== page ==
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Flooding: Lagos alerts residents of Lekki-Ajah, Ajegunle, Ibeshe, Alagbole, others

FIle Photo of One of the Effects of Climate Change in Lagos

*The Lagos State Government urges the residents and property owners in the identified areas and all Lagosians to be ready to move upland as the water level rises, indicating signs of flooding in order to protect lives and property of the people

Emmanuel Akosile | ConsumerConnect

As torrential rains intensify in frequency and volume this month across the country, the Lagos State Government (LASG) has issued a fresh flood alert to some residents of the state in specific locations to prepare for flooding September 2023.

The Lagos State flood alert followed the release of an updated 2023 Water Releases Forecast for Flood Control by the Ogun-Osun River Basin Authority.

Lekan Shodeinde, Permanent Secretary, Office of Drainage Services and Water Resources, in a statement issued Sunday, September 3 identified the affected catchment areas, include Alagbole, Meiran, Maidan, Kara, Isheri-Olowora, Agiliti, Owode-Onirin, Owode-Elede, Agboyi I, Agboyi II, Ajegunle, Itowolo, Majidun, Ibeshe, Baiyeku and Lekki-Ajah axis.

Shodeinde said the utmost concern of the state government is safety of lives and property of residents, urging residents and property owners in the listed areas to be ready to move upland when the water level rises showing signs of flooding.

He also noted the flood alert applies to all other residents in the state.

The Permanent Secretary further explained that comparatively, the total amount of rainfall (1,128.6mm) recorded from January to August this year is higher than that of January to August of the year 2021 (713.4mm) & 2022 (848.1mm).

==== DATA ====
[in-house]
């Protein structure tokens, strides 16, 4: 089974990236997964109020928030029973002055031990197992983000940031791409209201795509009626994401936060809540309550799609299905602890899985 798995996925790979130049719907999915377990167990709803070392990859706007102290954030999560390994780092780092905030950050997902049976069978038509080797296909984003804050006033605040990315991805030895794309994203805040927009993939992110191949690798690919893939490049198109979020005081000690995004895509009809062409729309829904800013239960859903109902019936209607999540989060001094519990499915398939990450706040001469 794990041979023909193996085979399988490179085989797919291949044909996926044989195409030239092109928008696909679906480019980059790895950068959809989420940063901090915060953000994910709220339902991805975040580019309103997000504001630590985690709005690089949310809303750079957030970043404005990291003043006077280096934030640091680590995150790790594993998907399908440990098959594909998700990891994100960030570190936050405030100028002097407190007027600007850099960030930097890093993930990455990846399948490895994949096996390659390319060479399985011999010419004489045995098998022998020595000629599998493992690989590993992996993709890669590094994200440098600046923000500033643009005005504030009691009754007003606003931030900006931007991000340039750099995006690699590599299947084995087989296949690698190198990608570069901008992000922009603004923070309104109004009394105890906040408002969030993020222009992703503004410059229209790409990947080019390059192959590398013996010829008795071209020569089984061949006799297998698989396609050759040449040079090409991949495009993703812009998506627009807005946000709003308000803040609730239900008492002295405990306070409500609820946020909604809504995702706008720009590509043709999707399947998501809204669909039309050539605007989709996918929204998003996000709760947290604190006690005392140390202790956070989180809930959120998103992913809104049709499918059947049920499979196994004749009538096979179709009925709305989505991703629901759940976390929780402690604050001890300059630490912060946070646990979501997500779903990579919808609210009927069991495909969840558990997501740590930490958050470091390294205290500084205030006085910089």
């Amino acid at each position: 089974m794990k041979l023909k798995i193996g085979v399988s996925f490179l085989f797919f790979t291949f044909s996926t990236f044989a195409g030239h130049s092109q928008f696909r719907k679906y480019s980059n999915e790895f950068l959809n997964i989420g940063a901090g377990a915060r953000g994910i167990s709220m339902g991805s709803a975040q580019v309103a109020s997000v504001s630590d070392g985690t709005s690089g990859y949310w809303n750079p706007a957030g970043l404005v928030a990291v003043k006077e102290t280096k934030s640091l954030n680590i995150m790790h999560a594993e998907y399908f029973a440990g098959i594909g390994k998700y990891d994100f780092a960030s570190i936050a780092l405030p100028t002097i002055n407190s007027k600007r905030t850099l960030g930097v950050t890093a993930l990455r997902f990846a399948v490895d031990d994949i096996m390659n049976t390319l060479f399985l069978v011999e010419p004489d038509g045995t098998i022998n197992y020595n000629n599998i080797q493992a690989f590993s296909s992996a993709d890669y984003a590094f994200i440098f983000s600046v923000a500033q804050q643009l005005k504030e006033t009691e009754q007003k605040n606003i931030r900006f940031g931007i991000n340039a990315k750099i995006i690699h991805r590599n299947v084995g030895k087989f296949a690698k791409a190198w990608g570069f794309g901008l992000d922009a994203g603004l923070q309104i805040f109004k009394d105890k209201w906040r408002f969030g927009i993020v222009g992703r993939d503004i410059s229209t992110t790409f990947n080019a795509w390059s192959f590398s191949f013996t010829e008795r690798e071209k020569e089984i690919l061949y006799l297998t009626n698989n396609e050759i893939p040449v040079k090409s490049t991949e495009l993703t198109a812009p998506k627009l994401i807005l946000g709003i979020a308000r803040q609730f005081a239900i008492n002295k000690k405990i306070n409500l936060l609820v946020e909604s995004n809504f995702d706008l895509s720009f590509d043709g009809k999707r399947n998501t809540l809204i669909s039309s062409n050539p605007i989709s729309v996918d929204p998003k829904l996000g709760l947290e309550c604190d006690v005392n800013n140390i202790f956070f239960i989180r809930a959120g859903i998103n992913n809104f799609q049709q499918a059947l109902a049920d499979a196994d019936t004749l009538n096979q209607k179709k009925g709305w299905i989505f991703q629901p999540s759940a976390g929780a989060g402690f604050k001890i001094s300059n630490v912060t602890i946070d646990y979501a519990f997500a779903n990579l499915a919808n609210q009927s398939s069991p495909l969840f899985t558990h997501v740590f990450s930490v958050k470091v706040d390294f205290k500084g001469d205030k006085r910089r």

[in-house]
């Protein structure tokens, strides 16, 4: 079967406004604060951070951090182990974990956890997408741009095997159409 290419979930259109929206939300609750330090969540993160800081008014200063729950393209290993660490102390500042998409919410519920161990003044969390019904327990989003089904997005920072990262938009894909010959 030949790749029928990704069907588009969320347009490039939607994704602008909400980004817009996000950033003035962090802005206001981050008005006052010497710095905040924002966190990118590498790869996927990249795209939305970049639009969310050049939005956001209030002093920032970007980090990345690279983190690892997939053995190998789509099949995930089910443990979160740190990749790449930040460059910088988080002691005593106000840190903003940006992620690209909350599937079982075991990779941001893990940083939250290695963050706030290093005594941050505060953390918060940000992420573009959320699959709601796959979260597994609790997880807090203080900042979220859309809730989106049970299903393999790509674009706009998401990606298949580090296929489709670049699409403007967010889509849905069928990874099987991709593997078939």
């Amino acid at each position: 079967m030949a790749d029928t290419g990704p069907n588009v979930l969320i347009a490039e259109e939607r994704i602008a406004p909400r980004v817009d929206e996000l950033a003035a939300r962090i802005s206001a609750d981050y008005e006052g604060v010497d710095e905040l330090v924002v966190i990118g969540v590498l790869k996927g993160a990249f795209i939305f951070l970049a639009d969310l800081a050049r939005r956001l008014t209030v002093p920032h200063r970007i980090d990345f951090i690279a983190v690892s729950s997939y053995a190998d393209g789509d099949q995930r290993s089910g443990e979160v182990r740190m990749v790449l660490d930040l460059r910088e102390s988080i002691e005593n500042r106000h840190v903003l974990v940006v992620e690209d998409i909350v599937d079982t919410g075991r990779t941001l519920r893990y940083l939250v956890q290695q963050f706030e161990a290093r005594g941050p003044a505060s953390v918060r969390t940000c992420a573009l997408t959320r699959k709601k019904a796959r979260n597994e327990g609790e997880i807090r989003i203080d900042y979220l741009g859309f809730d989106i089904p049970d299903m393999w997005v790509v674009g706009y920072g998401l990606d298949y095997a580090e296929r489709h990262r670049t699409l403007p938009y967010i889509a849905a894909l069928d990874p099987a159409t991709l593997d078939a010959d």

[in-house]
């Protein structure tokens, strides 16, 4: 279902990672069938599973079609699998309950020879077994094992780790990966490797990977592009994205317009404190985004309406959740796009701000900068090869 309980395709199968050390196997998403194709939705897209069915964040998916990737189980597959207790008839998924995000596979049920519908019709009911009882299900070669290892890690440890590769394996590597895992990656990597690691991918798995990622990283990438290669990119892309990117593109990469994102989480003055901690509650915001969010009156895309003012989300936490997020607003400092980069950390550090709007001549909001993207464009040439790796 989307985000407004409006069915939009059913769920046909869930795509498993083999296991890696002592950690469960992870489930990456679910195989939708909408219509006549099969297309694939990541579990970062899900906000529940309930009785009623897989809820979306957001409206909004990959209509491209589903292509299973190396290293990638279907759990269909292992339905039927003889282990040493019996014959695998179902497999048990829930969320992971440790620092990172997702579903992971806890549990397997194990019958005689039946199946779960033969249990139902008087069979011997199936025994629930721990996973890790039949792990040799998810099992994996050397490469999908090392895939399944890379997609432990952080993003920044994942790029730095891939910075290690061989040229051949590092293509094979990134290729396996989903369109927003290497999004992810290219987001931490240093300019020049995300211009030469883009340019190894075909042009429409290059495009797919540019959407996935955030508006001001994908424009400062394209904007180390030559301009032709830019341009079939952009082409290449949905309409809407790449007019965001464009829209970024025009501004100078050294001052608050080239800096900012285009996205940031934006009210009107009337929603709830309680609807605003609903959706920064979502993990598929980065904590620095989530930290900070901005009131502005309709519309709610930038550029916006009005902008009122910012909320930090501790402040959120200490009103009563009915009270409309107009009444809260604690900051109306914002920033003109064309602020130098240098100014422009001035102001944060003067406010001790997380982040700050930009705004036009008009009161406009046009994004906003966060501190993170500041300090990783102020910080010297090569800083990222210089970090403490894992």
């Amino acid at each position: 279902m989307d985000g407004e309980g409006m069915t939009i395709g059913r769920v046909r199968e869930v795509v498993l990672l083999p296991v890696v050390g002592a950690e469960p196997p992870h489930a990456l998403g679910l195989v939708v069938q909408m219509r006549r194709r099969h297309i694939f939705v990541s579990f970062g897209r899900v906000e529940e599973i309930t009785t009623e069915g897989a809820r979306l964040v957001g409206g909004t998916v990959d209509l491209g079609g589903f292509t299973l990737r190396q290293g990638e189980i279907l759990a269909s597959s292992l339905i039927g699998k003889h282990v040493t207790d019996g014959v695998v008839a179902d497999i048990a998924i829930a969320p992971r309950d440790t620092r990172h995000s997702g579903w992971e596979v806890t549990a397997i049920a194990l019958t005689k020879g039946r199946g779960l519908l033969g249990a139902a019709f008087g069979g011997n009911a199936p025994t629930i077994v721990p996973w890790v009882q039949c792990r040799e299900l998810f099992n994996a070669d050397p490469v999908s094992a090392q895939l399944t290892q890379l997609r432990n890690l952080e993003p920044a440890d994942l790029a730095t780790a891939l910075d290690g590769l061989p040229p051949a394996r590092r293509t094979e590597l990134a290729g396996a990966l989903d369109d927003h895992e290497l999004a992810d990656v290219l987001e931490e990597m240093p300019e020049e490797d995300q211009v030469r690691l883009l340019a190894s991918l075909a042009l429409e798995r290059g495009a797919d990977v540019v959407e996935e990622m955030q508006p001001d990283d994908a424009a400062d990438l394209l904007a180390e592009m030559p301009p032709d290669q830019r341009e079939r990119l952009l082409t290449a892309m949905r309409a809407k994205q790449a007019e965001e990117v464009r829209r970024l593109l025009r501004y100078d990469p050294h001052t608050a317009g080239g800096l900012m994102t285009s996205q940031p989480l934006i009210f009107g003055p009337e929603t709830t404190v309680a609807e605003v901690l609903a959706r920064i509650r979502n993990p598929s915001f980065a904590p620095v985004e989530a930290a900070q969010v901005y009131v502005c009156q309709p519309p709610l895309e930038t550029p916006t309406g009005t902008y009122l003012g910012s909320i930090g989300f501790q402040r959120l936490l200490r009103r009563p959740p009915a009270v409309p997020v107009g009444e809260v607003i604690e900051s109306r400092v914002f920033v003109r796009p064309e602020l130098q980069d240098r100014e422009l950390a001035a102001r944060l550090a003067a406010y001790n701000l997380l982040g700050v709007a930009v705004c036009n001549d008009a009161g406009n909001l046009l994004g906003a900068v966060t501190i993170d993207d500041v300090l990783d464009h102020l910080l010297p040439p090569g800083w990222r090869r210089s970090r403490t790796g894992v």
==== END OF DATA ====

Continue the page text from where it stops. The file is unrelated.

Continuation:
Shodeinde said comparatively, a total of 968.6mm was recorded as amount of rainfall for the 12 months of 2021, just as a total of 1,140 mm was the recorded amount of rainfall during the 12 months of 2022, while in the first 8 months of 2023, a quantum of 1,128.6mm has already been recorded.

By implication, he stated that when the remaining four months in the year are factored in, a very high intensity of rainfall would be recorded for the whole year.

The statement explained: “When some of the other figures released by the Ogun-Osun River Basin Authority is further scrutinised for volume of water spilled, it shows that for the 12 months of 2021, 1,102mcm was spilled, while for the 12 months of 2022, a total of 1,475.6 mcm was spilled, while in the first eight months of this year, a total of 1,393,1mcm has already been spilled by the River Basin Authority pointing in the direction that more water will be released when factored with the remaining four months in 2023.”

The water levels of all tributaries, including the Oyan Dam are rising and is one of the contributory factors to the possibility of the likely flooding at downstream flow of Ogun River, he stated.

Shodeinde further said the same applied to all the channels and tributaries being discharged into the lagoon, which might experience tidal lock and flow back because of the high-water level that prevent discharges, leading to flash flooding.

According to the Permanent Secretary, the flood alert has become necessary because there is much water to be expected September 2023 besides the downpour that is usually associated with September and December every year along Ogun River Basin and other related predictions and warning from Nigeria Metrological Services (NIMET), Nigeria Hydrological Services (NIHSA), National Emergency Management Agency (NEMA) and other related regulatory agencies in the country.

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